Genre: Musical Comedy
Running Time: 132 mins.
Where Can You See It?: Netflix
Premise: When a small Indiana town shuts down the high school prom because one of its students wants to take her girlfriend, a troupe of washed-up Broadway actors descends upon the town in the hopes of boosting their PR by championing inclusivity.
Behind-the-Scenes: Based on the Broadway musical, which premiered in October 2018 and ran for over 300 performances. Musical book writers Chad Beguelin and Bob Martin also wrote the script. Part of Ryan Murphy’s production deal with Netflix. Murphy also directed – though highly prolific on the television front, this is only his third feature directing credit – and first musical (not counting episodes of Glee).
The Good: Murphy seems to have finally found his calling as a director. He seems made for the musical genre, and appears especially jazzed by the ability to infuse this production with high camp, bright colors, a star-studded cast, and an irrepressible sense of joy in every corner of the frame. The music by Beguelin, Martin & Matthew Sklar is catchy Broadway pop done right – with several stand-out tunes. Newcomer Jo Ellen Pellman sings beautifully and definitely holds her own against heavyweights like Meryl Streep and Nicole Kidman, who are both great (Streep, despite being seemingly contractually obligated to appear in every musical film, has never sung better than she does here). The standout is Andrew Rannells, as a Julliard-trained actor who brings the house (or mall) down with the jubilant “Love Thy Neighbor.” The Prom makes for good liberal family viewing, full of great messages for kids to hear.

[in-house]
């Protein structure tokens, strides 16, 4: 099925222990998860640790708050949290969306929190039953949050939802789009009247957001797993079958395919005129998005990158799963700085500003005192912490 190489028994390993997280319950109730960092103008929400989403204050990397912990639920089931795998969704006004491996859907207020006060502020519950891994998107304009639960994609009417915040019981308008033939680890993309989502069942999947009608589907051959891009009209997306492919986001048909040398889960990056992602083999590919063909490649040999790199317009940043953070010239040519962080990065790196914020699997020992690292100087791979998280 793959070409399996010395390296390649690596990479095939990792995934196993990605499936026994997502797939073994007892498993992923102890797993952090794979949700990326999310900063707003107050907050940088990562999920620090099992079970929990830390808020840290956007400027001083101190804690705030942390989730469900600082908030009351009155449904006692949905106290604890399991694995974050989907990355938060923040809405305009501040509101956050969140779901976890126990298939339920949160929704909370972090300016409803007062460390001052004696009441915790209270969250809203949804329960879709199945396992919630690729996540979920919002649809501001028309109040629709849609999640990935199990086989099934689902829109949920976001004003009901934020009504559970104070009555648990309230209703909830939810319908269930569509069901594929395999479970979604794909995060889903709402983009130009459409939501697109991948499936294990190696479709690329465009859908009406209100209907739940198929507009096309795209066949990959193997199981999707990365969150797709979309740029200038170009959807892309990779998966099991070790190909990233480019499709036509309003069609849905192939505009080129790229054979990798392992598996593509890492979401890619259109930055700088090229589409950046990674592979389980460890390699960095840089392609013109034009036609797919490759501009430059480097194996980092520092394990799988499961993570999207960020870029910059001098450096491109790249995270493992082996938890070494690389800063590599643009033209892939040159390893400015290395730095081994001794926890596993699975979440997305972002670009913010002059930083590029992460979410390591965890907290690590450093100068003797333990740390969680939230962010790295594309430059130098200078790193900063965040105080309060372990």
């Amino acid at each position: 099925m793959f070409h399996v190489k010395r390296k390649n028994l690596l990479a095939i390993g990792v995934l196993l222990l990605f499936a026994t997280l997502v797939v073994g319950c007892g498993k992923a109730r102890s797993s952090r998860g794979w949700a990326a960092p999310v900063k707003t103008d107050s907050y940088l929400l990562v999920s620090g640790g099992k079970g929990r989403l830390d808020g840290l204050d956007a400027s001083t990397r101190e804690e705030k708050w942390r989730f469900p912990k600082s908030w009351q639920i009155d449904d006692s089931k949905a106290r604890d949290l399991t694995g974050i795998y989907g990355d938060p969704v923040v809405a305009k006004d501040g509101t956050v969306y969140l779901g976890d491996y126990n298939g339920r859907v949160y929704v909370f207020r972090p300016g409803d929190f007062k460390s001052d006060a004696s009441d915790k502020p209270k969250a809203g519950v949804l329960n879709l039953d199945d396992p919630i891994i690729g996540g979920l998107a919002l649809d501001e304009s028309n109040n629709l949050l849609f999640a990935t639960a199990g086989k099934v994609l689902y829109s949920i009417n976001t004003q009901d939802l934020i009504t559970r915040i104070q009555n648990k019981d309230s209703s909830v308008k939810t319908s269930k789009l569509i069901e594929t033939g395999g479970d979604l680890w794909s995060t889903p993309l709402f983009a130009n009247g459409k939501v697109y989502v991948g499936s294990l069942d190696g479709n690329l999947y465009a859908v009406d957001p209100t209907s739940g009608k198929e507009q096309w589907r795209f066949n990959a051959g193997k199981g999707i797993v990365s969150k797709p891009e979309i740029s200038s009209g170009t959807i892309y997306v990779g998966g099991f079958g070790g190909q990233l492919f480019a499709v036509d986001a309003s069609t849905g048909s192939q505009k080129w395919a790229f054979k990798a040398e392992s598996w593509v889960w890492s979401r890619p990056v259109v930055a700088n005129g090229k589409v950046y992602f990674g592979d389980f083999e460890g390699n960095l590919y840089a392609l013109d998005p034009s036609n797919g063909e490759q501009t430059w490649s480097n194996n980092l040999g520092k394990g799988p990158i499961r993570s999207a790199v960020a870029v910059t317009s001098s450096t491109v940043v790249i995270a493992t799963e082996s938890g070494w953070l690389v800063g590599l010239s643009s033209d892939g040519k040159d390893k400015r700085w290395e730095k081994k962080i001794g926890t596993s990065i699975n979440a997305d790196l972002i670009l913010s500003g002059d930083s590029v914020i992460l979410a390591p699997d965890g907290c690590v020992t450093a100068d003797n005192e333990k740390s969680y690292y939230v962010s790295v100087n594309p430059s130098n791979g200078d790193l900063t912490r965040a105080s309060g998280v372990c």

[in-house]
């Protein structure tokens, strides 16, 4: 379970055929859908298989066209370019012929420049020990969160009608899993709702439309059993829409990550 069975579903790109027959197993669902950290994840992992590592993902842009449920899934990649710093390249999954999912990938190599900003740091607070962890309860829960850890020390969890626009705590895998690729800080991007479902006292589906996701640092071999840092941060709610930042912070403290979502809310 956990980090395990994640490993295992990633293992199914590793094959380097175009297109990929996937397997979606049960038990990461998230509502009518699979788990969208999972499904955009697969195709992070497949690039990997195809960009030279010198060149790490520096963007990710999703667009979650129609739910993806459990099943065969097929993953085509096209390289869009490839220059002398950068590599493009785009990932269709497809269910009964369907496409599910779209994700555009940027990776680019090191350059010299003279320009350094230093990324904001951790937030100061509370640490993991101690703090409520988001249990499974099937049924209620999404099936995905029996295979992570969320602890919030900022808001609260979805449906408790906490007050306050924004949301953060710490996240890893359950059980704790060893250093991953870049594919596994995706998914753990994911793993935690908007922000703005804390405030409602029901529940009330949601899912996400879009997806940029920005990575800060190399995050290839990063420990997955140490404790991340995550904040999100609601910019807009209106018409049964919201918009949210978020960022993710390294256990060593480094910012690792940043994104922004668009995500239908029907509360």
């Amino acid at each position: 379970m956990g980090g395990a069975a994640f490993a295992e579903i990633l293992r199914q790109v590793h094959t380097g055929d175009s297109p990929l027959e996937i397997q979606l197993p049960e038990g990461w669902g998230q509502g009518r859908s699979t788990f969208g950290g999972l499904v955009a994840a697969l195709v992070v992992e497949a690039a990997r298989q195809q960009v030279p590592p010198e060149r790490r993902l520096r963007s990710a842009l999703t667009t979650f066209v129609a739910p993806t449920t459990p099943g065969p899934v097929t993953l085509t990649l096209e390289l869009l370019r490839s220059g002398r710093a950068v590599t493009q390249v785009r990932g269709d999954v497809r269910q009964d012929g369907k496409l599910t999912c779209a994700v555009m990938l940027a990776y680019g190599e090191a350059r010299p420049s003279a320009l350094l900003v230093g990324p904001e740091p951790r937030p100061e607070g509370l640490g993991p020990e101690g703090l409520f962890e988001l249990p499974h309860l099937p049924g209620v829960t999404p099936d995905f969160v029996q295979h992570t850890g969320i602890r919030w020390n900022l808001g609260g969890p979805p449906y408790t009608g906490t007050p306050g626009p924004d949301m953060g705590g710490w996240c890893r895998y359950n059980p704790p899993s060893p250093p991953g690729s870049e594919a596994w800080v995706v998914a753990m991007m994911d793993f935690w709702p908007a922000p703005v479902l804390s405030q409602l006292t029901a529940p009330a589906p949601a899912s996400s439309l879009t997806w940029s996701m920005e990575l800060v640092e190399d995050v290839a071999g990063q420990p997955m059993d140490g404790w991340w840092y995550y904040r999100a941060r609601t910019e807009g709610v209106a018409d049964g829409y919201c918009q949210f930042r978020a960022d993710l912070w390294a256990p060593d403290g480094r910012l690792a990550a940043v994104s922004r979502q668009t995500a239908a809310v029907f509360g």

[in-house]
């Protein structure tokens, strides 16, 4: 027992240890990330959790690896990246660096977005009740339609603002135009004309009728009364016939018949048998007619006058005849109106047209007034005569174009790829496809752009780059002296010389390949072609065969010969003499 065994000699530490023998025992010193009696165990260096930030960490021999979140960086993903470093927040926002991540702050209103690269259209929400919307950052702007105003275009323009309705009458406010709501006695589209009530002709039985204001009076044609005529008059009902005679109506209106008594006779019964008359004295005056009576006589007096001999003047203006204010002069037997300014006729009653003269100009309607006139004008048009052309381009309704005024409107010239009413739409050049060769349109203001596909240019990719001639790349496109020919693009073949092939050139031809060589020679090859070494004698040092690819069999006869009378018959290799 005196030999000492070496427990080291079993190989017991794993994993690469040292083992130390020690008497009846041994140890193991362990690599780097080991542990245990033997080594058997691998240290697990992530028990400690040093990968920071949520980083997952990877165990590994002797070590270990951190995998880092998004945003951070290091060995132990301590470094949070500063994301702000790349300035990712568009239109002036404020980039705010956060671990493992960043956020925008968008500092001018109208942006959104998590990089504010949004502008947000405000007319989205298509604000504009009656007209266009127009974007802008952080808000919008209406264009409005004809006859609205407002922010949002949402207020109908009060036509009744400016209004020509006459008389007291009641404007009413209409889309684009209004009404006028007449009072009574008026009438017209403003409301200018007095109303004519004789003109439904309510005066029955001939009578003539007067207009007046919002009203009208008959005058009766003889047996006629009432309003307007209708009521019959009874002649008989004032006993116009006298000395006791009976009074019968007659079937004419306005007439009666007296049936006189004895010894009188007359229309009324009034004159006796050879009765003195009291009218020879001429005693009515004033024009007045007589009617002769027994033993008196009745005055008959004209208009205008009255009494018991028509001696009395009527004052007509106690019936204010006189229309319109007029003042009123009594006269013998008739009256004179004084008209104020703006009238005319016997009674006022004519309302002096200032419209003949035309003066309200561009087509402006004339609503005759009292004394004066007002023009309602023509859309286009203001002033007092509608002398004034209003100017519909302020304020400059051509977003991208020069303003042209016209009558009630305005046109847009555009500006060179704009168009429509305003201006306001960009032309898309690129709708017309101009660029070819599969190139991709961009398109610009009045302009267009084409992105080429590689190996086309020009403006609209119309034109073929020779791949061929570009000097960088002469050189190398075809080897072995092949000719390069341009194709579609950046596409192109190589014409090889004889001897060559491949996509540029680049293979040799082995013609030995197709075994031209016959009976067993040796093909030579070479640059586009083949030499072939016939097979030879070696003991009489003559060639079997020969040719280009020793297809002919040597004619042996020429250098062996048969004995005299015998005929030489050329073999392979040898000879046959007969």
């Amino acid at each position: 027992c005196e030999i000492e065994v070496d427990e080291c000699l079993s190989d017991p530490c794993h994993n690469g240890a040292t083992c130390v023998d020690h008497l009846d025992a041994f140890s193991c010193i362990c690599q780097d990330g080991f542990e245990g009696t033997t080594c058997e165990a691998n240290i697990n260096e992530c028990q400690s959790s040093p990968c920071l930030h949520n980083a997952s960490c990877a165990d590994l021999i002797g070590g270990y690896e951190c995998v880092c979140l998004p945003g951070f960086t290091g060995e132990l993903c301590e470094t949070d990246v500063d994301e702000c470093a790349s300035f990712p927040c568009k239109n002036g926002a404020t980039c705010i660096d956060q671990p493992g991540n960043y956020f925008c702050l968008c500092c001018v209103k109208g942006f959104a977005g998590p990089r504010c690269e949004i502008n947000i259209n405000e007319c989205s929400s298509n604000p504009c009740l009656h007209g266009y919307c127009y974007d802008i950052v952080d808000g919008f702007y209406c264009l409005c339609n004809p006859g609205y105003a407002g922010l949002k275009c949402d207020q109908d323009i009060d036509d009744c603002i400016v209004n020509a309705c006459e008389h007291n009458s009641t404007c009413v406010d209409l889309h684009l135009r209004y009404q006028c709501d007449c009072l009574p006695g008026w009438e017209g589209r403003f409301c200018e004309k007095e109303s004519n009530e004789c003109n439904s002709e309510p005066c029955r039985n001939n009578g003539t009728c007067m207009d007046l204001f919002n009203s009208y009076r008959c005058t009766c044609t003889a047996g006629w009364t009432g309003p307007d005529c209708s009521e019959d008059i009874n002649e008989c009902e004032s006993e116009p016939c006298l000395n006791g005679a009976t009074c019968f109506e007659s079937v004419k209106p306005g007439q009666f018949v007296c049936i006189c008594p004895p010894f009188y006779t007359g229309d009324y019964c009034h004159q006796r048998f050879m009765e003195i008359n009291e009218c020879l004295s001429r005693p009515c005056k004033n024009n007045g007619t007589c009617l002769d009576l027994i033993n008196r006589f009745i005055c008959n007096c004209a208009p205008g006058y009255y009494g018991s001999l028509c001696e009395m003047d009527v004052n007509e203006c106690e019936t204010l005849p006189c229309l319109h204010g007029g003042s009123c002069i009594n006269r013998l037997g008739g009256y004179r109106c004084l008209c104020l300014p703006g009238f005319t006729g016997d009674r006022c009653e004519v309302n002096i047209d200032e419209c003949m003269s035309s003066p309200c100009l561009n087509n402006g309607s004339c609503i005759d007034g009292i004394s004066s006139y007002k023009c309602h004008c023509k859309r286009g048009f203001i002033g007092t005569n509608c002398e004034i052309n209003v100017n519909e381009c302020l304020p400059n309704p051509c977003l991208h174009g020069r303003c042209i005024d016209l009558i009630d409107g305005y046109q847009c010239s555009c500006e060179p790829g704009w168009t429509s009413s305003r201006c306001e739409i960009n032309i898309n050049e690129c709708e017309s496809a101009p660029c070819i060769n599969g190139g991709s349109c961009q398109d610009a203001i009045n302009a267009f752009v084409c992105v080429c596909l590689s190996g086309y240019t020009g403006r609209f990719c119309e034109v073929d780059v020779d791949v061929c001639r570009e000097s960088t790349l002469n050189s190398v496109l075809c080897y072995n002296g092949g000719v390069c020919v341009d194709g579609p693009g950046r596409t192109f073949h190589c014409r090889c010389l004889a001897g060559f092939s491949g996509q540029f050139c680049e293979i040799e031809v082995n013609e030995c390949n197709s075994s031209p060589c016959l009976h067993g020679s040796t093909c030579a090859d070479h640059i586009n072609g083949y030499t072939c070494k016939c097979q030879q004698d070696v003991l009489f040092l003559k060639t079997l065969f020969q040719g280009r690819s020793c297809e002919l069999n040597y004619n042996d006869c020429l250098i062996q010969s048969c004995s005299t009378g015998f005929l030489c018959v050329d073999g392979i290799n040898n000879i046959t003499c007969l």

The Bad: Most of the early backlash against the movie seems to center around the casting of James Corden, as the flamboyant Broadway actor, Barry. Is he miscast? Probably. Does he do a good job despite his miscasting? I think so. Though someone mentioned that this role should have been played by Titus Burgess and now I can’t shake that image from my head, wishing I could have seen THAT version. The movie is too long and the script could have trimmed down some of the non-singing character-based scenes (and been less cheesy with its “one song garners 8 million YouTube views” plot device).
Should You See It?: Yes! The Prom is a blast of candy-colored, toe-tapping fun. Ranks up there with Eurovision as one of the more uncomplicated, pure joy movie watching experiences of this weird pandemic year.
Star Rating: **** out of 5 stars
Better Than: Mank, Jingle Jangle
Worse Than: Hamilton, Eurovision
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